And the plot thickens. With most Americans feeling confident about the economy, they are feel feeling better about spending more. However, they are doing it on credit. The average credit card debt per household is $16,061 – up from $14,546 in 2006. The average household pays $1,232 annually in credit card interest. Increasingly, more Americans are accepting the notion of ‘having it now – and paying interest on accumulated debt!

The old credit slogans have seduced society onto a path that has no ending.

You know:

“Ski Boots — $119.00

Hotel Room nestled in Vermont — $495.00

Spending Time with your family – PRICELESS!”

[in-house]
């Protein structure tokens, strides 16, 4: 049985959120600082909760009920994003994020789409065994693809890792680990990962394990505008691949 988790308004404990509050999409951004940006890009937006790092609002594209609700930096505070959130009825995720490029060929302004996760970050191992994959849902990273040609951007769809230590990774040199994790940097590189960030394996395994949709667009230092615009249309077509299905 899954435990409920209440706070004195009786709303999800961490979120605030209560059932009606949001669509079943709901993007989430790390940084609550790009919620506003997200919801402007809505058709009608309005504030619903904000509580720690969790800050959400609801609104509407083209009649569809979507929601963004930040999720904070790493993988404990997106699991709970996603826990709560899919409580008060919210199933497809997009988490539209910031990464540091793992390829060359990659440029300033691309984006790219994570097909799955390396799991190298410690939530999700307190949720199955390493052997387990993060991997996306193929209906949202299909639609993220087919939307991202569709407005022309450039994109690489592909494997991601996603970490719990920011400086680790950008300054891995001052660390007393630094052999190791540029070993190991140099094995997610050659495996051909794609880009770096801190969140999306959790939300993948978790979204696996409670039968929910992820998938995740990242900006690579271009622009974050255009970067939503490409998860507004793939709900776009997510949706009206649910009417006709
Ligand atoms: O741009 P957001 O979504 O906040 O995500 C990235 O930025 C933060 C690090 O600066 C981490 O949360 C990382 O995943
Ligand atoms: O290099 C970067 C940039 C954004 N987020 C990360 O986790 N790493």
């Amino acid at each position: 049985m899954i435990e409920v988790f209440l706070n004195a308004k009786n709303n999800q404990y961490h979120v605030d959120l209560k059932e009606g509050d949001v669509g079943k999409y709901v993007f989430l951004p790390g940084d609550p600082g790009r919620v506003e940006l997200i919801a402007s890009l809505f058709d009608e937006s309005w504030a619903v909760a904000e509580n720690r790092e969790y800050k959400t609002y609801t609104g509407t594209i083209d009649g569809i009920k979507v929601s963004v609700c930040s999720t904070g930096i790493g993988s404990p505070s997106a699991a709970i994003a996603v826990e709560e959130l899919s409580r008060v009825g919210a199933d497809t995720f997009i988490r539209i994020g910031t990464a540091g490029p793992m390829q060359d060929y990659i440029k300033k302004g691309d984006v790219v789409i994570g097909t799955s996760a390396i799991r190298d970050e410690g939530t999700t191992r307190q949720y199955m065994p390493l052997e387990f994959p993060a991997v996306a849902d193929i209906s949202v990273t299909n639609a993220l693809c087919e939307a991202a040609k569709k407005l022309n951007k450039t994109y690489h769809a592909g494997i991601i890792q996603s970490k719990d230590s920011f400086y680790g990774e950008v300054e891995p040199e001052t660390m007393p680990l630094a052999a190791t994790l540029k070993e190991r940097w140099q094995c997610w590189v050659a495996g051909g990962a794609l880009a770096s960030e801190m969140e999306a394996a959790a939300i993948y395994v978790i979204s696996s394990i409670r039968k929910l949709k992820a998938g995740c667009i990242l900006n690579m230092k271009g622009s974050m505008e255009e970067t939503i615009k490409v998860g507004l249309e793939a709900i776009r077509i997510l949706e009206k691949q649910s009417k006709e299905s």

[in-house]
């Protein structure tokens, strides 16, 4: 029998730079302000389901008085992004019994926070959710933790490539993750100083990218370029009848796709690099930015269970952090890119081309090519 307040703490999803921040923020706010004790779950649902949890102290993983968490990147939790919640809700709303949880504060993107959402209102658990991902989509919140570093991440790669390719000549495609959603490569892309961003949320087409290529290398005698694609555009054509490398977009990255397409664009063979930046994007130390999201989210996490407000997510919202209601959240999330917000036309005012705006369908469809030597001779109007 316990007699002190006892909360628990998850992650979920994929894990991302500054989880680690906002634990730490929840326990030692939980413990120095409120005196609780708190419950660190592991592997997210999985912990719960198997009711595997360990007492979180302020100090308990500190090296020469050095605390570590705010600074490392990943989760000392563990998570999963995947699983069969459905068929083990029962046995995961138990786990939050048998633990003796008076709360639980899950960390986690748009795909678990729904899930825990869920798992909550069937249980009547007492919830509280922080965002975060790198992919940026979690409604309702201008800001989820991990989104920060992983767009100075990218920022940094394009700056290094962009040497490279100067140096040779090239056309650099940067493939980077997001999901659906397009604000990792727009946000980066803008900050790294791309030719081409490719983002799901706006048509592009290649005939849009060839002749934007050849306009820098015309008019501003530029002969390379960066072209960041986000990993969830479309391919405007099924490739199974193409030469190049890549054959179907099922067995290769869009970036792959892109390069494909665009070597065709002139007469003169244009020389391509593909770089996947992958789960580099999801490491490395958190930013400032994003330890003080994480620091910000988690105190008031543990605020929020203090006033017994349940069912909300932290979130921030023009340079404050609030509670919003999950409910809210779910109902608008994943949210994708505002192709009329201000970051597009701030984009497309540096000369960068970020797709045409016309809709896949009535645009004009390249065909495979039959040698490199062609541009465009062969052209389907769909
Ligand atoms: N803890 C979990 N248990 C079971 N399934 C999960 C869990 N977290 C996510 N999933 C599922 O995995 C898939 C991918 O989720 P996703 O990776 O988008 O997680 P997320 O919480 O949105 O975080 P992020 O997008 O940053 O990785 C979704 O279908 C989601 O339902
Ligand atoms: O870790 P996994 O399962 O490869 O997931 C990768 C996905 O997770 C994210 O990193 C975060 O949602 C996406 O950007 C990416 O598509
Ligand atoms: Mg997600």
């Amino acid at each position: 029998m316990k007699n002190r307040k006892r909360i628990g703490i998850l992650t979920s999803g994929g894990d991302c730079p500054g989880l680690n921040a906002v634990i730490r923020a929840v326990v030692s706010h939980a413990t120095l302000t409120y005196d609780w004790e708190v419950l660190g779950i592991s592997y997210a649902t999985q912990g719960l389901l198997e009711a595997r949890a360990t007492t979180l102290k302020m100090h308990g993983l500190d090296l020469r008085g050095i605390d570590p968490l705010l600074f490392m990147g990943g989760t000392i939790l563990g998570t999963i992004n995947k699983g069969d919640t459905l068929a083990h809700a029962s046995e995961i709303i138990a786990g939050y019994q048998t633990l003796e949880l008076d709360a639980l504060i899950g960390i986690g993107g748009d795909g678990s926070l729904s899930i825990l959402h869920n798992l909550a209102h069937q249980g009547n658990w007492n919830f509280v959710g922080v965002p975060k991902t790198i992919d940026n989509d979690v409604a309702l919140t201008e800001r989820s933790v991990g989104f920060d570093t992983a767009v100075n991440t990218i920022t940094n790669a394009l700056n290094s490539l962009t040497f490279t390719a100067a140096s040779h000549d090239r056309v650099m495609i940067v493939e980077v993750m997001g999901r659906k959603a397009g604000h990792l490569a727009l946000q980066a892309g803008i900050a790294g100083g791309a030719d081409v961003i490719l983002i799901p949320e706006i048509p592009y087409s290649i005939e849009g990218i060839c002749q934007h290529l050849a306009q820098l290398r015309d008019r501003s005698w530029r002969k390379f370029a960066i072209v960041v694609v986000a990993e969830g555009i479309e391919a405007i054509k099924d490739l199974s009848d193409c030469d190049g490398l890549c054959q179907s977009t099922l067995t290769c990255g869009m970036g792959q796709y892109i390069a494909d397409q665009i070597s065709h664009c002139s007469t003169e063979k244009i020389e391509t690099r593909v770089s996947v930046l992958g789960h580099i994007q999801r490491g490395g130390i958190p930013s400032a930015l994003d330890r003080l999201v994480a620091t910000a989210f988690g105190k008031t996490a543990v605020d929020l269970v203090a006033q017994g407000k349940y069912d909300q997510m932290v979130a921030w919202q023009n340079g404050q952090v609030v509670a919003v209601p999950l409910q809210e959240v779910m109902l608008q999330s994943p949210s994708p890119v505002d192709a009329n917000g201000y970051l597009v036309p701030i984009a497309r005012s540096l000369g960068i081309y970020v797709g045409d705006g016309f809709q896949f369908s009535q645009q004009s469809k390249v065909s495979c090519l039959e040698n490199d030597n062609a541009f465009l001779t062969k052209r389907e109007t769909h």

Priceless?! How true and false at the same time. False — because every purchase has a price; the choice is yours whether or not you want to increase the price with interest payments. True — because amassing debt without a filter can lead to never ending interest payments.

Not only is this true with personal finance, but also with US government spending. The new tax bill just added $1.46 to the national debt. And, while we may not feel the pinch in our ability to make monthly payments for previous personal purchases, we will likely feel the pain of disposable income stagnation – in the future & for generations to come – because the national debt & its interest has to be paid incrementally. And, the taxation chip is always on the table.

Anyway you cut it, the combination of personal revolving credit card and increasing national debt is weighty. Over one – we have total control; over the other – limited control. Take control where you can.


“Like a city whose walls are broken through is a person who lacks self-control.”   Proverbs 25:28

In all you do, B. Lifted…
Gwen Franklin